A major inquiry into the Scottish children’s hearing system reveals
a system under strain because of the huge rise in referrals on the
grounds of care and protection rather than offending.
The system should return to its original purpose, says the report
from NCH Scotland which was published this week. “From being a
system for dealing mainly with those who require compulsory
measures of care, the hearings system has become almost the only
route of access to services for children in need of care and
protection,” it says.
The hearing system, recommended in the Lord Kilbrandon report 35
years ago and established under the Social Work Scotland Act 1968,
was set up to cater for young offenders as an alternative to court
and for children in need of compulsory care.
The report says that the hearing system was never designed as a way
to provide services for children in need. It identifies the burden
of inappropriate referrals, lack of community resources and social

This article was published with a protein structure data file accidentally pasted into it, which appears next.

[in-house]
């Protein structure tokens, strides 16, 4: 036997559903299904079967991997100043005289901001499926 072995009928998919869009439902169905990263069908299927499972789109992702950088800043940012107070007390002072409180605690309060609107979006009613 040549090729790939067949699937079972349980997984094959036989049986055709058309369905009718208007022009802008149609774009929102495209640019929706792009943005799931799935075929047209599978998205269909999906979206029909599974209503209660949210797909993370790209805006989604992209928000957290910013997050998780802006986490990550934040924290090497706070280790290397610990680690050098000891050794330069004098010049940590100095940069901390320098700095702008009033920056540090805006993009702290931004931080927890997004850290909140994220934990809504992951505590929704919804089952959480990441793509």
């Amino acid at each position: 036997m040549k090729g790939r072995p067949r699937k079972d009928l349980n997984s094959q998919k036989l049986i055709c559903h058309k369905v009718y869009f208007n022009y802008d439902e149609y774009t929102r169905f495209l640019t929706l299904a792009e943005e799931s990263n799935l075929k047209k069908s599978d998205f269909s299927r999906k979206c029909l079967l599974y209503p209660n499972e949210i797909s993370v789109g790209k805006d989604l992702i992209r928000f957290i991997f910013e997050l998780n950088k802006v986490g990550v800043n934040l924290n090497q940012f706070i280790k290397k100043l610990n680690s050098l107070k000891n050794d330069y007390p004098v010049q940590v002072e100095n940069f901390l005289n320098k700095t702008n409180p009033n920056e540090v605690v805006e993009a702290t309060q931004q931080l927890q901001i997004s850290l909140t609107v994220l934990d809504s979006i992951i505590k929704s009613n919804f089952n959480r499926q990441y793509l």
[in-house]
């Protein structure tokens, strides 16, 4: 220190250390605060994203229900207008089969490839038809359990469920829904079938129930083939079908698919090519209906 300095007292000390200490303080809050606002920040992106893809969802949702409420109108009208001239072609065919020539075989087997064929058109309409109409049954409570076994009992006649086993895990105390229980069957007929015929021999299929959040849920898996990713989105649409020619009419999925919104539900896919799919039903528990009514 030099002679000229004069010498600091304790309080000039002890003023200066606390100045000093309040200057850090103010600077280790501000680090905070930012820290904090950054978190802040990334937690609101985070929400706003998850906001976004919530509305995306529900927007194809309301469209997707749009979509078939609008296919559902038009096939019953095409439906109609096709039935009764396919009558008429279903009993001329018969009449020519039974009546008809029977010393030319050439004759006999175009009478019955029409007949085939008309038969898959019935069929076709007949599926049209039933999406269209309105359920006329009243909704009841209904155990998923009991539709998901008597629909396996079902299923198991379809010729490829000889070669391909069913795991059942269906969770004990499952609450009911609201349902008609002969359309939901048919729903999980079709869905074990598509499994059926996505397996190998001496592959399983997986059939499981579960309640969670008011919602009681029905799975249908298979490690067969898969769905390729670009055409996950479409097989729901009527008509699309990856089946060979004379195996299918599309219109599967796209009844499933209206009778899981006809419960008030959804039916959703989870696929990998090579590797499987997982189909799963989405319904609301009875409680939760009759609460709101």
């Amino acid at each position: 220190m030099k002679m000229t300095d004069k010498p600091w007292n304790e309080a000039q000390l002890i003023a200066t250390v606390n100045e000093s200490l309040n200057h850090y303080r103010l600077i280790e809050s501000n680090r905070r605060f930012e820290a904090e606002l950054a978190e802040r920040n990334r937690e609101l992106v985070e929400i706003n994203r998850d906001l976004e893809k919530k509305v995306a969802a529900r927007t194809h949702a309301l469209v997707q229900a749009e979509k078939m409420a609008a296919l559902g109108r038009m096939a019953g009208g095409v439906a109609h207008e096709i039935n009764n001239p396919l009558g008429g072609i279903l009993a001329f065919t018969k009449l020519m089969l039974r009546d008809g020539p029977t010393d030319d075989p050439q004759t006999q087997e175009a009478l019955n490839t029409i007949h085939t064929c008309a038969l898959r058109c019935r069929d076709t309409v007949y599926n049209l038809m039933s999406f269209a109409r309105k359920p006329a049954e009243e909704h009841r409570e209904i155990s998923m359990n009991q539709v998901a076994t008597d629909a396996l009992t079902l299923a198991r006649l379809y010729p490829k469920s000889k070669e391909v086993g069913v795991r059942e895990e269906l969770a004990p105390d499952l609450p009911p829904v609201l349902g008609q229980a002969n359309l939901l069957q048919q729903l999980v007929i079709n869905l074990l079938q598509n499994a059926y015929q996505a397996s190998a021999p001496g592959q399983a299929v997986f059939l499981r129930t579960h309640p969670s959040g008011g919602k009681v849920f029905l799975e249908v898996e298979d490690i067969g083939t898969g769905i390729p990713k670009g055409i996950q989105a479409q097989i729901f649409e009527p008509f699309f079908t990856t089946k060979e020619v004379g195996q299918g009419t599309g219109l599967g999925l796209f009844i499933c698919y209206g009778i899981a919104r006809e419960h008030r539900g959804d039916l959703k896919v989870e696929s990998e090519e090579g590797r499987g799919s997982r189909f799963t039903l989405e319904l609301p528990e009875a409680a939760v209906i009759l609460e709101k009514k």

work staffing problems as the main reasons for the system not
working in the way that was originally intended.
It recommends that serious gaps in mainstream and preventive
services should be urgently addressed and that there should be a
shift of resources from institutional care of children to care
within their wider families and communities.
It calls on the Scottish executive to invest in the hearings system
and adopt a “preventive not punitive” approach to youth justice.
Evidence from England and Wales is highlighted in the report to
demonstrate that punitive measures do not work.
Calls for more investment were echoed by the Scottish Children’s
Reporter Administration (SCRA), which manages the hearing system,
in its annual report, also published this week.
Alan Miller, SCRA principal reporter, said it was important to look
more closely at the lives of Scotland’s children, adding that
greater prevention, support and help was required before referral
to the hearing system. The SCRA recorded its busiest year in 2003
since the children’s hearing system was created.
Douglas Bulloch, SCRA chairperson, said the hearing system was
critical to completing the network of services that protected
children. He added that there was a strong case for continuing
– Where’s Kilbrandon Now? from www.nchafc.org.uk